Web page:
Mother Teresa to be made a saint in
The nun Mother Teresa, known for working with
the desperately poor in India, is to be declared a
saint at a ceremony in the Vatican.
Hundreds of thousands of people are expected to
fill St Peter’s Square to see Pope Francis lead the
Two miraculous cures of the sick after Mother
Teresa’s death in 1997 have been attributed to
In India, there will be ceremonies at the
Missionaries of Charity, the order she founded in
Pope Francis will lead a Mass and Canonisation
in Saint Peter’s Square at 10:30 local time (08:30
An hour with the Saint of the Slums
What happened to the critics?
How to become a saint
Mother Teresa founded a sisterhood that runs 19
homes, and won the Nobel Peace Prize.
But she was not without her critics, as some
people noted a lack of hygiene in the hospitals
run by her sisterhood, and said she accepted
money from dictators for her charity work.
She died in 1997 – aged 87 – and was beatified in
2003, the first step to sainthood.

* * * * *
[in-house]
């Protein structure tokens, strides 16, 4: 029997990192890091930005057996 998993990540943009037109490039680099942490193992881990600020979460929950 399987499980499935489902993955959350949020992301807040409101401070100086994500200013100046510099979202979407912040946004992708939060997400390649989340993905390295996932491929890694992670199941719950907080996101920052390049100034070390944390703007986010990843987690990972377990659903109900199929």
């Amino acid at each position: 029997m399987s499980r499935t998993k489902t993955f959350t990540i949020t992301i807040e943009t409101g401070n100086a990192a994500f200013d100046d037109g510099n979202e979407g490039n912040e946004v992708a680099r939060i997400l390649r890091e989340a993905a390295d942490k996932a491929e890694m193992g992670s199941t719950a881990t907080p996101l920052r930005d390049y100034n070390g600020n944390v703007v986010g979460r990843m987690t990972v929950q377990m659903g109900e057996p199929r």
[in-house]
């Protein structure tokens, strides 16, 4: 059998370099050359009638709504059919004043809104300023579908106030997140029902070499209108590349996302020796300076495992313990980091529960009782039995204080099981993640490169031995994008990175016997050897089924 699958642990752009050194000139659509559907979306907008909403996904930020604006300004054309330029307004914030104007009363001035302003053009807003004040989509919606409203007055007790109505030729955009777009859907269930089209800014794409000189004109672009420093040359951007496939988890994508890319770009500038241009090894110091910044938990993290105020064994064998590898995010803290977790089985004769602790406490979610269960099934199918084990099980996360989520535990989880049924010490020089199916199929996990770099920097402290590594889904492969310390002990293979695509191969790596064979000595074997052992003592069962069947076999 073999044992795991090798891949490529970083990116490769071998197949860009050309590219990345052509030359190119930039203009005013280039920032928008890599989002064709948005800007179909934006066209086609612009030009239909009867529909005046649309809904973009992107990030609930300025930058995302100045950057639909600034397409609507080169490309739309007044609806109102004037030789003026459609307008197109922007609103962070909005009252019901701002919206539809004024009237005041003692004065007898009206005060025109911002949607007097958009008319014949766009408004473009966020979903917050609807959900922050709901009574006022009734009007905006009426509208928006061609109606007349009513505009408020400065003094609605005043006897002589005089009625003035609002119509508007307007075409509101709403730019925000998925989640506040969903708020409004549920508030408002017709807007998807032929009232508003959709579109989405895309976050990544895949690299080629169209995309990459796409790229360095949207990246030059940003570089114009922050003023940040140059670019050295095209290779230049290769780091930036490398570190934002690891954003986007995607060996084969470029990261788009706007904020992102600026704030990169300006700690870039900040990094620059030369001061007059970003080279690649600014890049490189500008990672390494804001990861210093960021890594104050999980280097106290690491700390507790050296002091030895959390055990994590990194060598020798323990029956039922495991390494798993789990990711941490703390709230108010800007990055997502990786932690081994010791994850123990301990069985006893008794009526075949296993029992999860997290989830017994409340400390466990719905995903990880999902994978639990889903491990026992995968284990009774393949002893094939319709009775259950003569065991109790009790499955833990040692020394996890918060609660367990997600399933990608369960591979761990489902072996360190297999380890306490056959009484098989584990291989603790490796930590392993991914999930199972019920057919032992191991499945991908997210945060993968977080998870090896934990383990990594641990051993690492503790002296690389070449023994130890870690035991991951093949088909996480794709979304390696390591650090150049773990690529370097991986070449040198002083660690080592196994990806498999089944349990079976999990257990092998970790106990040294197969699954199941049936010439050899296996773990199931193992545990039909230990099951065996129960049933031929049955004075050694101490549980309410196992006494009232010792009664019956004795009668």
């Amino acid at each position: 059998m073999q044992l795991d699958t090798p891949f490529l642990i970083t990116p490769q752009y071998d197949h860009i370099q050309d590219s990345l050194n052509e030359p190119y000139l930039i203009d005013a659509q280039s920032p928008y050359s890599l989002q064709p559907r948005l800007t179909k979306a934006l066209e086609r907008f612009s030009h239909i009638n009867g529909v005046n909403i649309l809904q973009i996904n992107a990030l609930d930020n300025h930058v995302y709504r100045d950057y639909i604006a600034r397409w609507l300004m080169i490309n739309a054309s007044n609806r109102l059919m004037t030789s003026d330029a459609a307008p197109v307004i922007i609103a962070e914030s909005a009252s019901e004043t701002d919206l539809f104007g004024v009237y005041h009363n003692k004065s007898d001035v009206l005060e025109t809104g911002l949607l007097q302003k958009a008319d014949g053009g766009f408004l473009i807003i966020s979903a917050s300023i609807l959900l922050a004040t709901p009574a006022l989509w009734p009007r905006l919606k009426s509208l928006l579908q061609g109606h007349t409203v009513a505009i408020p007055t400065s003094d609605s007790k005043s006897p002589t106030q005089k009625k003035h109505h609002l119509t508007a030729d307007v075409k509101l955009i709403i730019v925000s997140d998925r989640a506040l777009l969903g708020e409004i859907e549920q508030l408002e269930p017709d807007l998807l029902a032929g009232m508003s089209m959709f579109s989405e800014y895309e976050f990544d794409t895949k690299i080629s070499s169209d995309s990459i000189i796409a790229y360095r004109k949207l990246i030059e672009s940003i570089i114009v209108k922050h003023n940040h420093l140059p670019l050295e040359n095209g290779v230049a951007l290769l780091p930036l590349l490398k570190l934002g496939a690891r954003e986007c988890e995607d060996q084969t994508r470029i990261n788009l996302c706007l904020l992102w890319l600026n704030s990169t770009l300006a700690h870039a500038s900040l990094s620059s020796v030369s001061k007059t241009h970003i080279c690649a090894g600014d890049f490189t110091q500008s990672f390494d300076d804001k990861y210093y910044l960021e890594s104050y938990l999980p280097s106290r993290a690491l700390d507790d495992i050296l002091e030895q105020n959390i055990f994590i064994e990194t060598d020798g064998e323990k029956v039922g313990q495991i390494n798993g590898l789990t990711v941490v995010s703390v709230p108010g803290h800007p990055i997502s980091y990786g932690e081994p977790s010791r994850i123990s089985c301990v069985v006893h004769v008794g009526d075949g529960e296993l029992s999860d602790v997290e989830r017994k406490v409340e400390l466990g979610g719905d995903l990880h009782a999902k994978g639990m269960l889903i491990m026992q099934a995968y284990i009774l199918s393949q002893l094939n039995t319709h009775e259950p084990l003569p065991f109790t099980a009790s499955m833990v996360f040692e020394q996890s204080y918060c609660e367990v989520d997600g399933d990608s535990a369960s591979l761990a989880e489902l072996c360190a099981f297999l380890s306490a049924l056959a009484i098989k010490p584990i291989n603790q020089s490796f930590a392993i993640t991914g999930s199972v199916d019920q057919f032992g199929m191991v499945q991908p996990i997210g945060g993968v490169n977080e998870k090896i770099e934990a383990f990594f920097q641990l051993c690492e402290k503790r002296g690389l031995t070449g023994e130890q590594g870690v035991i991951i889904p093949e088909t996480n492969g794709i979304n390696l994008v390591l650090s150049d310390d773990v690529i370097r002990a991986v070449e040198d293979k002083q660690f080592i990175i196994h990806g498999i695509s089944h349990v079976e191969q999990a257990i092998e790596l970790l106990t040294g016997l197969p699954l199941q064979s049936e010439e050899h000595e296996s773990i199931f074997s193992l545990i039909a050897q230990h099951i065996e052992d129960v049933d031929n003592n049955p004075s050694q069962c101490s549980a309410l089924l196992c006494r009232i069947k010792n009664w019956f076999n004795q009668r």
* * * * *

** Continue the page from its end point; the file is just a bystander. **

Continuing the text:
In 2002, the Vatican ruled that an Indian
woman’s stomach tumour had been miraculously
cured after prayers to Mother Teresa.
The Pope cleared the way for sainthood last year
when he recognised a second miracle attributed
Following of thousands
Born in 1910 to ethnic Albanian parents, Agnese
Gonxha Bojaxhiu grew up in what is now the
Macedonian capital, Skopje, but was then part of
the Ottoman Empire.
Aged 19, she joined the Irish order of Loreto and
in 1929 was sent to India, where she taught at a
school in Darjeeling under the name of Therese.
In 1946 she moved to Kolkata to help the
destitute and, after a decade, set up a hospice
and a home for abandoned children.
She founded the Missionaries of Charity in 1950.
The sisterhood now has 4,500 nuns worldwide.
She achieved worldwide acclaim for her work in
Kolkata’s slums, but her critics accused her of
pushing a hardline Catholicism, mixing with
dictators and accepting funds from them for her
It often takes decades for people to reach
sainthood after their death, but beatification was
rushed through by Pope John Paul II. Pope
Francis was known to be keen to complete the
process during the Church’s Holy Year of Mercy,
which runs to November 2016.
Culled from BBC